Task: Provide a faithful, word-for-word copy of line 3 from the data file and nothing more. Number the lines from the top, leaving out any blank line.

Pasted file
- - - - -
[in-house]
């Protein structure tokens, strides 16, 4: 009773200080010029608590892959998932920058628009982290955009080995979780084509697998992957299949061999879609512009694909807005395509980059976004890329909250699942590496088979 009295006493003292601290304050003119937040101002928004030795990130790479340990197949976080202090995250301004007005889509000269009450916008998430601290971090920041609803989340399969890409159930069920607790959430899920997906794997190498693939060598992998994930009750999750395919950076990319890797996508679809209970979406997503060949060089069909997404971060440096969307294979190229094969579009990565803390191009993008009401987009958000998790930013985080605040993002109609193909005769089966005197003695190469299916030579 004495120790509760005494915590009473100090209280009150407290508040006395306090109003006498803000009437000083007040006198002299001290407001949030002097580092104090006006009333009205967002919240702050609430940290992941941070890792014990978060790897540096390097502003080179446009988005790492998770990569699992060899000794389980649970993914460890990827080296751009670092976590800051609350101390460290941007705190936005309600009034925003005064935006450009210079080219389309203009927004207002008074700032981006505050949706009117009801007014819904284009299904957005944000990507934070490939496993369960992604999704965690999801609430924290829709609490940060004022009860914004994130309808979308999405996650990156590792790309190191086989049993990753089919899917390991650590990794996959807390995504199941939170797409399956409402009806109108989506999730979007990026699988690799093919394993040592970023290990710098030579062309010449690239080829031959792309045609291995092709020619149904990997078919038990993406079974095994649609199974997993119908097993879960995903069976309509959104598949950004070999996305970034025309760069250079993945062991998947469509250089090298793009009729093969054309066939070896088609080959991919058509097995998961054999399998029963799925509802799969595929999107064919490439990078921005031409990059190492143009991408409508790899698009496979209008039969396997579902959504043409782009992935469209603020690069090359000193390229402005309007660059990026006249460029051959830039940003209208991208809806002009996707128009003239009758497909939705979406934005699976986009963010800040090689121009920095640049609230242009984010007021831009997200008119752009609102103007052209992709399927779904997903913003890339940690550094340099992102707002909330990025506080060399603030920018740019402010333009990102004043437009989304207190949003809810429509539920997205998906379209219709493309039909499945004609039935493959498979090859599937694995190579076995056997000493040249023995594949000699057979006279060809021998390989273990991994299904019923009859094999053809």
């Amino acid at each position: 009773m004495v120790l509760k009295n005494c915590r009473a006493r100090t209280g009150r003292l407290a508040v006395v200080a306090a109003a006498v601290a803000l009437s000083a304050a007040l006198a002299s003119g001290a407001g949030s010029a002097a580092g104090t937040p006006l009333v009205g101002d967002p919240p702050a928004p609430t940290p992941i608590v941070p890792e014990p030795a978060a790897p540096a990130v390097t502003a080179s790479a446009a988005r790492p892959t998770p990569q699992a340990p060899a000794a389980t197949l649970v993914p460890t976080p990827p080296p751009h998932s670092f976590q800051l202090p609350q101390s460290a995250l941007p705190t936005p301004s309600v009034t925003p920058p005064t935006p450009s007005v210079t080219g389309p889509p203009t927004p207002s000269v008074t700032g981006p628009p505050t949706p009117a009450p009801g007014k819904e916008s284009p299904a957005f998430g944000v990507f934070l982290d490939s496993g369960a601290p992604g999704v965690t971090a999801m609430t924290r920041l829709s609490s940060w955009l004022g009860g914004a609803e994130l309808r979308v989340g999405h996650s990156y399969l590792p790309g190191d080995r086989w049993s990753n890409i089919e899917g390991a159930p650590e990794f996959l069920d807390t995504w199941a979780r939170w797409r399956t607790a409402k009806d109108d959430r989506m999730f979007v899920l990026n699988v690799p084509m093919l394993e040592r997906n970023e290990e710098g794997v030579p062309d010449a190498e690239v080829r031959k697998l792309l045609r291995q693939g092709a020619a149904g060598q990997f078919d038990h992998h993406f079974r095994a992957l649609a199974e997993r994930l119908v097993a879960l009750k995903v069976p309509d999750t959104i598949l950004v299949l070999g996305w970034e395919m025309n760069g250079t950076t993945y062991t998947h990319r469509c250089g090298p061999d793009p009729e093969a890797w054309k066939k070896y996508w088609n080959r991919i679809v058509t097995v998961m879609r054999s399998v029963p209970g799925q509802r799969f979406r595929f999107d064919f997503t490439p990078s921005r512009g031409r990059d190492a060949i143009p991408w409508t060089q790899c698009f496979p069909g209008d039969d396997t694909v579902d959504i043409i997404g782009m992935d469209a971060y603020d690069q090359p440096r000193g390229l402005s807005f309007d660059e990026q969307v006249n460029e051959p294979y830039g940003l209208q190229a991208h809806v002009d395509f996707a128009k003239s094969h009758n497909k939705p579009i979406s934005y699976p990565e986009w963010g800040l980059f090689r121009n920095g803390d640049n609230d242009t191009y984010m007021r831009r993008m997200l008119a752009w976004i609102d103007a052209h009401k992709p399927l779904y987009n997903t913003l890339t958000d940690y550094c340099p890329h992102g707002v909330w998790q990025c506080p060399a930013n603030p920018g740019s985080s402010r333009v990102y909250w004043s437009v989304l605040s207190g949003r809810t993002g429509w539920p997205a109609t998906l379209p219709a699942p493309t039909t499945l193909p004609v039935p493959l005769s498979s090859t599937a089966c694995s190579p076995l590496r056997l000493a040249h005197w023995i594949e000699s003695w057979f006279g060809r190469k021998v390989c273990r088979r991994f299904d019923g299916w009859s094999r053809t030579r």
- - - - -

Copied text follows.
């Amino acid at each position: 009773m004495v120790l509760k009295n005494c915590r009473a006493r100090t209280g009150r003292l407290a508040v006395v200080a306090a109003a006498v601290a803000l009437s000083a304050a007040l006198a002299s003119g001290a407001g949030s010029a002097a580092g104090t937040p006006l009333v009205g101002d967002p919240p702050a928004p609430t940290p992941i608590v941070p890792e014990p030795a978060a790897p540096a990130v390097t502003a080179s790479a446009a988005r790492p892959t998770p990569q699992a340990p060899a000794a389980t197949l649970v993914p460890t976080p990827p080296p751009h998932s670092f976590q800051l202090p609350q101390s460290a995250l941007p705190t936005p301004s309600v009034t925003p920058p005064t935006p450009s007005v210079t080219g389309p889509p203009t927004p207002s000269v008074t700032g981006p628009p505050t949706p009117a009450p009801g007014k819904e916008s284009p299904a957005f998430g944000v990507f934070l982290d490939s496993g369960a601290p992604g999704v965690t971090a999801m609430t924290r920041l829709s609490s940060w955009l004022g009860g914004a609803e994130l309808r979308v989340g999405h996650s990156y399969l590792p790309g190191d080995r086989w049993s990753n890409i089919e899917g390991a159930p650590e990794f996959l069920d807390t995504w199941a979780r939170w797409r399956t607790a409402k009806d109108d959430r989506m999730f979007v899920l990026n699988v690799p084509m093919l394993e040592r997906n970023e290990e710098g794997v030579p062309d010449a190498e690239v080829r031959k697998l792309l045609r291995q693939g092709a020619a149904g060598q990997f078919d038990h992998h993406f079974r095994a992957l649609a199974e997993r994930l119908v097993a879960l009750k995903v069976p309509d999750t959104i598949l950004v299949l070999g996305w970034e395919m025309n760069g250079t950076t993945y062991t998947h990319r469509c250089g090298p061999d793009p009729e093969a890797w054309k066939k070896y996508w088609n080959r991919i679809v058509t097995v998961m879609r054999s399998v029963p209970g799925q509802r799969f979406r595929f999107d064919f997503t490439p990078s921005r512009g031409r990059d190492a060949i143009p991408w409508t060089q790899c698009f496979p069909g209008d039969d396997t694909v579902d959504i043409i997404g782009m992935d469209a971060y603020d690069q090359p440096r000193g390229l402005s807005f309007d660059e990026q969307v006249n460029e051959p294979y830039g940003l209208q190229a991208h809806v002009d395509f996707a128009k003239s094969h009758n497909k939705p579009i979406s934005y699976p990565e986009w963010g800040l980059f090689r121009n920095g803390d640049n609230d242009t191009y984010m007021r831009r993008m997200l008119a752009w976004i609102d103007a052209h009401k992709p399927l779904y987009n997903t913003l890339t958000d940690y550094c340099p890329h992102g707002v909330w998790q990025c506080p060399a930013n603030p920018g740019s985080s402010r333009v990102y909250w004043s437009v989304l605040s207190g949003r809810t993002g429509w539920p997205a109609t998906l379209p219709a699942p493309t039909t499945l193909p004609v039935p493959l005769s498979s090859t599937a089966c694995s190579p076995l590496r056997l000493a040249h005197w023995i594949e000699s003695w057979f006279g060809r190469k021998v390989c273990r088979r991994f299904d019923g299916w009859s094999r053809t030579r």